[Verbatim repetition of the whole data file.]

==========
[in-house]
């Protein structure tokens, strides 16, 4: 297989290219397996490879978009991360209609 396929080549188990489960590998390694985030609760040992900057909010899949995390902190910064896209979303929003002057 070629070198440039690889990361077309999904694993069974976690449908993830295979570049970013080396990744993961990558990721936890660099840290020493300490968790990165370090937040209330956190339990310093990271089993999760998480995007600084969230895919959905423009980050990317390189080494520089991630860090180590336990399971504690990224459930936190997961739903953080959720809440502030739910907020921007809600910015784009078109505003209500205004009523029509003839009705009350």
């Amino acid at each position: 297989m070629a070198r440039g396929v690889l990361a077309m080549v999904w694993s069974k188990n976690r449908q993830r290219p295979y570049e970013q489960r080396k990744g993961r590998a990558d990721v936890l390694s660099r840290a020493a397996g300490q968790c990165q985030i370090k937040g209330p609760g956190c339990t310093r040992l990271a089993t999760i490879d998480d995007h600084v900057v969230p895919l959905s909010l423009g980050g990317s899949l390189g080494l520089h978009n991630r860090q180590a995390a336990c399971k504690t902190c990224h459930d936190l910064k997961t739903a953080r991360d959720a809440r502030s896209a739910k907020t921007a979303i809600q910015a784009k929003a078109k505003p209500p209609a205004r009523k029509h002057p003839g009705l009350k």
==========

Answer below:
[in-house]
């Protein structure tokens, strides 16, 4: 297989290219397996490879978009991360209609 396929080549188990489960590998390694985030609760040992900057909010899949995390902190910064896209979303929003002057 070629070198440039690889990361077309999904694993069974976690449908993830295979570049970013080396990744993961990558990721936890660099840290020493300490968790990165370090937040209330956190339990310093990271089993999760998480995007600084969230895919959905423009980050990317390189080494520089991630860090180590336990399971504690990224459930936190997961739903953080959720809440502030739910907020921007809600910015784009078109505003209500205004009523029509003839009705009350």
């Amino acid at each position: 297989m070629a070198r440039g396929v690889l990361a077309m080549v999904w694993s069974k188990n976690r449908q993830r290219p295979y570049e970013q489960r080396k990744g993961r590998a990558d990721v936890l390694s660099r840290a020493a397996g300490q968790c990165q985030i370090k937040g209330p609760g956190c339990t310093r040992l990271a089993t999760i490879d998480d995007h600084v900057v969230p895919l959905s909010l423009g980050g990317s899949l390189g080494l520089h978009n991630r860090q180590a995390a336990c399971k504690t902190c990224h459930d936190l910064k997961t739903a953080r991360d959720a809440r502030s896209a739910k907020t921007a979303i809600q910015a784009k929003a078109k505003p209500p209609a205004r009523k029509h002057p003839g009705l009350k």